that allows anchoring to surfaces, which enables studies of carbohydrate–protein interactions by SPR or BLI. Surface-anchored
glycoconjugates can be used to obtain binding affinities or to
elucidate the effects of multivalency, whereas fluorescently tagged
glycoconjugates can be used to localize carbohydrate receptors.
It is essential that the carbohydrates be displayed in a functional
manner, for example, the reducing-end monosaccharide unit
must remain in a cyclic form. Furthermore, it is very attractive to
directly convert unmodified, native carbohydrates into glycoconjugates without the requirement for excessive protecting-group
chemistry. This protocol describes the easy functionalization of
carbohydrates for the efficient preparation of homogeneous glycoconjugates in milligram amounts for studying carbohydrate–
protein interactions.
Our research groups are interested in studying legume–rhizobium
symbiosis, in particular to identify carbohydrate receptors that regulate this process. In legume–rhizobium symbiosis, various rhizobial carbohydrates have pivotal roles as signal molecules2. These
include lipochitin oligosaccharides, such as nodulation (Nod) factors3, and other complex carbohydrates, such as rhizobial exopolysaccharide4 fragments (EPSs), which we have reported on in recent
years by exploiting chemoselective reagents5,6.
In our recent publication on the regulatory role of EPSs7, several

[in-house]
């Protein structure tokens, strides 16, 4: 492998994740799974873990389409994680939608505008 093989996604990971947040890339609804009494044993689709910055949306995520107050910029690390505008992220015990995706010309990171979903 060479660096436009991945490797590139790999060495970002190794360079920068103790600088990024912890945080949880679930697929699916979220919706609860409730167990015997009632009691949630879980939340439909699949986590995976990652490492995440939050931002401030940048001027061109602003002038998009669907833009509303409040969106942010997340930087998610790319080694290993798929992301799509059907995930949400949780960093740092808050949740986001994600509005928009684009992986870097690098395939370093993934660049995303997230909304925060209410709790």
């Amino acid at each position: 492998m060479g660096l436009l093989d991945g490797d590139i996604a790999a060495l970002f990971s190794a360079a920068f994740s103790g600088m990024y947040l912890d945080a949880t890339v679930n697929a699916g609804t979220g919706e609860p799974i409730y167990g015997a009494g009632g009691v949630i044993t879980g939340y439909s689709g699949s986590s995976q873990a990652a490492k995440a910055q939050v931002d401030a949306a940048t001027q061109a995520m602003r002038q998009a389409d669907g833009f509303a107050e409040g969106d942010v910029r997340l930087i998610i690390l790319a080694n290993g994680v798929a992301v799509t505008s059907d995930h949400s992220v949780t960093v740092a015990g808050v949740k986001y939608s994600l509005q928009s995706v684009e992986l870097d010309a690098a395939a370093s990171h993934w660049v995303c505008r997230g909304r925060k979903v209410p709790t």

lines of evidence suggest a signaling role for EPSs. Through generation of transgenic rhizobia and mutant-variant plant lines, it
was shown that the transmembrane receptor kinase EPR3 binds to
EPSs directly, and disruption of this perception causes a suppression of infection-thread development, which in turn inhibits the
formation of infected root nodules. Direct carbohydrate–protein
interaction between EPSs and EPR3, as well as kinetics measurements, was ultimately determined using BLI8.
We have also previously reported on the chemical modification of Nod factors3,9,10, which are signal molecules responsible
for initiating the development of symbiotic nodules on the roots
of many legume plants. These were applied for SPR studies and
fluorescence labeling for use in MST3. We showed that Nod factors
from Mesorhizobium loti bound Lotus japonicus receptors NFR1
and NFR5 with high affinity and specificity3.
The chemical modifications and labeling of carbohydrate
ligands are described in greater detail for more general applicability. The protocol presented includes two common steps to
provide a glycoconjugate with a free thiol (−SH) group (Fig. 1).
There are many possible reactions that could be performed at the
free −SH group; we show three options in Figure 1, and detailed
steps for these are described in the PROCEDURE (Step 17).
Using a combination of vendor-purchased chemicals and a synthesized OEG-linker (Box 1), this protocol enables the modification of a wide array of different carbohydrates. The use of highly